Basic Debugging

Day 259 Week 38 Q3 Sunday, September 17, 2023

It may sound obvious, but creative outliers tend toward complexity. And that means we can create circumstances that do not work very easily. And then, it is time to begin to do some debugging. Most apps can be reduced to simpler user interfaces. Most systems can unplug many peripherals as well. When things are not going right, you have to simplify. This is true for all systems, both human and electronic.

The best number of rules for any situation is the smallest number of rules that you can get away with. But this simplicity is not on the near side of complexity, it is on the far side of complexity. You have to actually deal with the complexity and recontextualize it so that it is possible to be simple without throwing away what is important.

The very active debugging requires eliminating many connected options that we have voluntarily added to our systems. It’s very hard to tell the cause of a problem when there are too many different causes and moving parts. You have to change one variable at a time in order to isolate what the cause of a problem is. As everything seems to be connected to everything else, it is difficult to change just one variable at a time. But this is what is required for basic debugging.

Just as the scientific method is falling out of favor among some populations, craving alternative facts is an oxymoronic statement. The scientific method for validating hypotheses, a fancy name for a wild-ass guess, is critical. It is very difficult to solve a problem without evidence of what is wrong and right. I once had a boss who accused many people of data-free decision-making, and she was correct. What was frightening about this is it was the faculty of an institute of higher education.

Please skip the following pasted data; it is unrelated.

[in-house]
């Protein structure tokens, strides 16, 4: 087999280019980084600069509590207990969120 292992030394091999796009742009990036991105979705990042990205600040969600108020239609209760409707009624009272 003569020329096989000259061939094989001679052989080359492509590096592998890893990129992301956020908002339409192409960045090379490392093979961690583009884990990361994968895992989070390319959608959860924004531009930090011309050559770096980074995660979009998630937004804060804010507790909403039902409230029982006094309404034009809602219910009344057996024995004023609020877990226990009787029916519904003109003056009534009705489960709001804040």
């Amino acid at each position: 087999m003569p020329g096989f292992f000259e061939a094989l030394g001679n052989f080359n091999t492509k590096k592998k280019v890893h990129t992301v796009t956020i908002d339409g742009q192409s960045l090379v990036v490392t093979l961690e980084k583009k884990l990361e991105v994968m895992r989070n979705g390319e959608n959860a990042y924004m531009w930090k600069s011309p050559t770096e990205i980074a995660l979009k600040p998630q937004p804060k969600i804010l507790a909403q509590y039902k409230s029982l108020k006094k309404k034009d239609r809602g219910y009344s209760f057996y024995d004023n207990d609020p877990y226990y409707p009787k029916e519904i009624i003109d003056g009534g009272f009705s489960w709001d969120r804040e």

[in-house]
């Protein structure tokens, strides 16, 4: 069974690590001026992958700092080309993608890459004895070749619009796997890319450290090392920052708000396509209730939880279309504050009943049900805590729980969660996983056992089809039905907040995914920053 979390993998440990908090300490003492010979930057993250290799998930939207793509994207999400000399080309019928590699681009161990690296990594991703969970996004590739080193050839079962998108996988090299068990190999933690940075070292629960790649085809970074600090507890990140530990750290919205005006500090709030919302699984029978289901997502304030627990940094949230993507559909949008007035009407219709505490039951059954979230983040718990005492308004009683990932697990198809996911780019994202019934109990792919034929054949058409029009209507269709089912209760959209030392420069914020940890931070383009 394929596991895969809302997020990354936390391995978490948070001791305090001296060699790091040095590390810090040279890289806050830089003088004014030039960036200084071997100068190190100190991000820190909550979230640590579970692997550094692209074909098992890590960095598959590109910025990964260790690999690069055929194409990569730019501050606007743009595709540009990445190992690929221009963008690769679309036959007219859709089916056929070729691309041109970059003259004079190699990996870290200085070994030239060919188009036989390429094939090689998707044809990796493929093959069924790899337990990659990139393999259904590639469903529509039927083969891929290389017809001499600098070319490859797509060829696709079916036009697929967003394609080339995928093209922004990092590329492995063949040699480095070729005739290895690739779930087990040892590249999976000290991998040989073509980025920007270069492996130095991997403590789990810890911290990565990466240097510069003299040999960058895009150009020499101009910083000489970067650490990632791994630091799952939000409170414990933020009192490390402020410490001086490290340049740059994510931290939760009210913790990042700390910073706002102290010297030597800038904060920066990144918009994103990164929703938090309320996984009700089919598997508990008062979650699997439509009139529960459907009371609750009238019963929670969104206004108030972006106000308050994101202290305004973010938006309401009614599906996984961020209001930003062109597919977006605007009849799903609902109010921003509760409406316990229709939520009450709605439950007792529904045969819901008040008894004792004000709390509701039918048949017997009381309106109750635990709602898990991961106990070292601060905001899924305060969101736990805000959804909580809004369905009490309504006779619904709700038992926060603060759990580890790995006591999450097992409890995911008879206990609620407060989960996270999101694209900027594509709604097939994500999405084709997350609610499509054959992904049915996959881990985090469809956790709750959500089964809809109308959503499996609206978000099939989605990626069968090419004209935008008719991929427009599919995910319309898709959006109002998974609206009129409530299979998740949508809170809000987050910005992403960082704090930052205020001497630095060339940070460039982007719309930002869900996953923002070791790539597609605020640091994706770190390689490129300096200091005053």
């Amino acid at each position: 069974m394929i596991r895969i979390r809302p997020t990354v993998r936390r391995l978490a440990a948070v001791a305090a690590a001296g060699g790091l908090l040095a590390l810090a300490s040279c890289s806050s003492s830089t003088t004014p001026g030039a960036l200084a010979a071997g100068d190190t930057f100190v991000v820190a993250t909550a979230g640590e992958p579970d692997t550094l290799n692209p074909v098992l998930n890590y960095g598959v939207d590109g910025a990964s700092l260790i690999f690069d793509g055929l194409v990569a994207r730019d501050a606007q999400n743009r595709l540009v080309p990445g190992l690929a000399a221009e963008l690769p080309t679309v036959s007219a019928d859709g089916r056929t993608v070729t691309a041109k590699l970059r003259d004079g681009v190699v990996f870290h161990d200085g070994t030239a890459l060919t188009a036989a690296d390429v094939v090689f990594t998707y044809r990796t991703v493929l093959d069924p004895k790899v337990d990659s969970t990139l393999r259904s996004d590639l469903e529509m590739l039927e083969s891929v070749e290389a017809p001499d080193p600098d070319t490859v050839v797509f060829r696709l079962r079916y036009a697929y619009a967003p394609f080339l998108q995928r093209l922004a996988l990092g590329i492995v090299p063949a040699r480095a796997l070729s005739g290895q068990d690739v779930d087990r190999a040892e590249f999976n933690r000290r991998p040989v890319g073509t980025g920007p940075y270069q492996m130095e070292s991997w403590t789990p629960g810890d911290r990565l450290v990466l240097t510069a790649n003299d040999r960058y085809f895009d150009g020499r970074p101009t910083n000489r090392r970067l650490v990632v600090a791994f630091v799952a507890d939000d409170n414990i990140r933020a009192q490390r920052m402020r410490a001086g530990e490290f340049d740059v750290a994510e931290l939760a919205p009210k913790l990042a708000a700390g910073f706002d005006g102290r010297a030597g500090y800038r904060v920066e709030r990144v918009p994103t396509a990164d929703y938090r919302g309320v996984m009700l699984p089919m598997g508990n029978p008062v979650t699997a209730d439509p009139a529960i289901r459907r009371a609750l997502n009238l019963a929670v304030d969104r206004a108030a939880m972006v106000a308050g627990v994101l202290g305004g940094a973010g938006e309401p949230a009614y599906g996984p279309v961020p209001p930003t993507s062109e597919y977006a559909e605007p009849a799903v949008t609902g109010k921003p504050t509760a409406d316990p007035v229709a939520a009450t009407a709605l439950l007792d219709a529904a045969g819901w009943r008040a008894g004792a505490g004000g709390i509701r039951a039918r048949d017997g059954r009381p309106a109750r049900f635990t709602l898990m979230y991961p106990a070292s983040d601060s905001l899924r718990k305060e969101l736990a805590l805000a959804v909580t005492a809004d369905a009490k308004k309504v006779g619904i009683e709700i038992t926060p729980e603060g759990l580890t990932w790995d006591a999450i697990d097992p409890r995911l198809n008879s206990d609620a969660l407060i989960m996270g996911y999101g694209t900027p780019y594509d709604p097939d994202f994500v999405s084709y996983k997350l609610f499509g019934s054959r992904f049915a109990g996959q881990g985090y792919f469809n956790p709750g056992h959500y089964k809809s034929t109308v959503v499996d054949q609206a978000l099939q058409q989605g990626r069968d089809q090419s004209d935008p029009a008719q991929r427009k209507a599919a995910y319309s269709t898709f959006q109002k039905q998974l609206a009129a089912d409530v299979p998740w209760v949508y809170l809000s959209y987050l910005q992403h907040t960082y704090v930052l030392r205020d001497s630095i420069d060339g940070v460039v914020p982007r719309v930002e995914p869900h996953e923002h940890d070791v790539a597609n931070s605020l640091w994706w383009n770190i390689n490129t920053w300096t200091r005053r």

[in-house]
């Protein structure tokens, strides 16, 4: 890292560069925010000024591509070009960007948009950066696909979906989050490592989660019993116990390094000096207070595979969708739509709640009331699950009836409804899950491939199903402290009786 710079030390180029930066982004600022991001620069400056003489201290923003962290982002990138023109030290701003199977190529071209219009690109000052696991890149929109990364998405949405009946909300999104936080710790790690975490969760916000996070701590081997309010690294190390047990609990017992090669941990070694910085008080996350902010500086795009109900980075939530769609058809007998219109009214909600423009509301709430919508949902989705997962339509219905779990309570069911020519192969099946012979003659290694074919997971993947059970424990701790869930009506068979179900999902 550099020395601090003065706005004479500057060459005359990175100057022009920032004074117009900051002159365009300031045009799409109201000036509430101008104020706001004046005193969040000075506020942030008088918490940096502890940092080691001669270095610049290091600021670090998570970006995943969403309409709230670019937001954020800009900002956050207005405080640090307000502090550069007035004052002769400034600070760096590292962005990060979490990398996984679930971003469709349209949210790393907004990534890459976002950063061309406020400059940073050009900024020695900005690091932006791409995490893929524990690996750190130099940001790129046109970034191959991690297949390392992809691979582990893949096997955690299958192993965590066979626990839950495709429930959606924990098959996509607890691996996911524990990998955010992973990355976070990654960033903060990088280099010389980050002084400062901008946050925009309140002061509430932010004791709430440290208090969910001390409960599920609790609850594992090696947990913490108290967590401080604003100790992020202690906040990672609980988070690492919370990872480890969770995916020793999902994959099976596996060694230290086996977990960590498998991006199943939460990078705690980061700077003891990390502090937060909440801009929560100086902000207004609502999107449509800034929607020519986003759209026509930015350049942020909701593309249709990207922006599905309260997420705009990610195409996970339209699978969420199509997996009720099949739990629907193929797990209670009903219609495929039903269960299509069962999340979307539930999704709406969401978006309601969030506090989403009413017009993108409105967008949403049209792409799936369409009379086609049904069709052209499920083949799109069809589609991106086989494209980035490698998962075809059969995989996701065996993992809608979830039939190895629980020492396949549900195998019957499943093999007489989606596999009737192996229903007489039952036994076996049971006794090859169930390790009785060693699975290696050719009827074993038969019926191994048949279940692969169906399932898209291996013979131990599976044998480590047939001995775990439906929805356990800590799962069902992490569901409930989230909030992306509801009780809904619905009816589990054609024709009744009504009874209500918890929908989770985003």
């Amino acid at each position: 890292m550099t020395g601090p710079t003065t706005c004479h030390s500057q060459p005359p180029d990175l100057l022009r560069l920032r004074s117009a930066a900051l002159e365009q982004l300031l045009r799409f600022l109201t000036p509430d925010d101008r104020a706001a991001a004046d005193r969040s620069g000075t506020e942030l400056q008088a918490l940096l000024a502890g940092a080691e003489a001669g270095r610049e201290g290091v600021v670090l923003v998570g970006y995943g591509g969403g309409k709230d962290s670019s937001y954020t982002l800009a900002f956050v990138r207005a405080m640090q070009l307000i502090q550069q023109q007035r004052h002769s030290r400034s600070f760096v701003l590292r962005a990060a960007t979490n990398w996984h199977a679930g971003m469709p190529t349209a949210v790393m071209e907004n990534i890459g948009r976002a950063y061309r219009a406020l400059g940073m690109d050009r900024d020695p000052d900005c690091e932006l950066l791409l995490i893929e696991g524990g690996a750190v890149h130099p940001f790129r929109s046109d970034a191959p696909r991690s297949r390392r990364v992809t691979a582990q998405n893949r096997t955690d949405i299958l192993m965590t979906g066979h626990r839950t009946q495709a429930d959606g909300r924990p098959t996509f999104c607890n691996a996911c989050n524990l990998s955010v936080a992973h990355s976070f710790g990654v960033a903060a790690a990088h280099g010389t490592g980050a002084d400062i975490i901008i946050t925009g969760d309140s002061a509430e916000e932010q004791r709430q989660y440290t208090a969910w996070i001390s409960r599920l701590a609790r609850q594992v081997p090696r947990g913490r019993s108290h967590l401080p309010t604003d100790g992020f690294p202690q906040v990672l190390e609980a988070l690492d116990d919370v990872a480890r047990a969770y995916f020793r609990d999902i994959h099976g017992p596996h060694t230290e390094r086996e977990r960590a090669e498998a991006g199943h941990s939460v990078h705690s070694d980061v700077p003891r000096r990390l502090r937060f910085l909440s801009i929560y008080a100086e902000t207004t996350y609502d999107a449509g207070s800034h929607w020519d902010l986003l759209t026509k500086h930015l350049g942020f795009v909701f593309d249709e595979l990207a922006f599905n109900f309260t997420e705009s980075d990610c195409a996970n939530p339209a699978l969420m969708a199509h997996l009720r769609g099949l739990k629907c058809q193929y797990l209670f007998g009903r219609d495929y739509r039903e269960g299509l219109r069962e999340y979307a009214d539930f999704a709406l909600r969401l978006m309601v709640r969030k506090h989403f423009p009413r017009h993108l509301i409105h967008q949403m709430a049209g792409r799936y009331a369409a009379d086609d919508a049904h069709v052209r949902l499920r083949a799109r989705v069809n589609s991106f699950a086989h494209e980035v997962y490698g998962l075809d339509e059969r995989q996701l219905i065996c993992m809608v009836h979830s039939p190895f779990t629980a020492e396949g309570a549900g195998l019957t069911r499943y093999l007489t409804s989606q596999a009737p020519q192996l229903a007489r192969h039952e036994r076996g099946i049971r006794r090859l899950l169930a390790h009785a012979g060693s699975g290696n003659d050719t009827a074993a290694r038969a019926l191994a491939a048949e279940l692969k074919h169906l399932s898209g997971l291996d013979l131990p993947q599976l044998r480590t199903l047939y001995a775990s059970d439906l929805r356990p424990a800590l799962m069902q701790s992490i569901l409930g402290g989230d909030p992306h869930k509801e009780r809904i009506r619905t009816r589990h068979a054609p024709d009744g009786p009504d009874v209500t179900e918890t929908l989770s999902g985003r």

No one would think that the faculty of a college requires information to make decisions, but unfortunately, this is not always true because people tend to rely on feelings more than on facts. And when that is the case, basic debugging becomes impossible because nobody has any facts.  This is why, in academia, being a department chair is not necessarily a highly coveted position. Academics would like to deal with their research and their students and not have to get dragged down into administrative black holes lacking information.

Basic debugging is not so basic when it comes down to human beings. It is far easier to debug a computer than it is to debug a person. Perhaps this is why psychology frequently does not work. It is hard. People do not always answer questions truthfully. They don’t even misrepresent on purpose or even know because much of what they experience has an unconscious basis. I finally got the words, chords, and notes to record, only to be waylaid by a 60-cycle hum, which needs to be debugged.

Somehow, basic debugging comes up every day.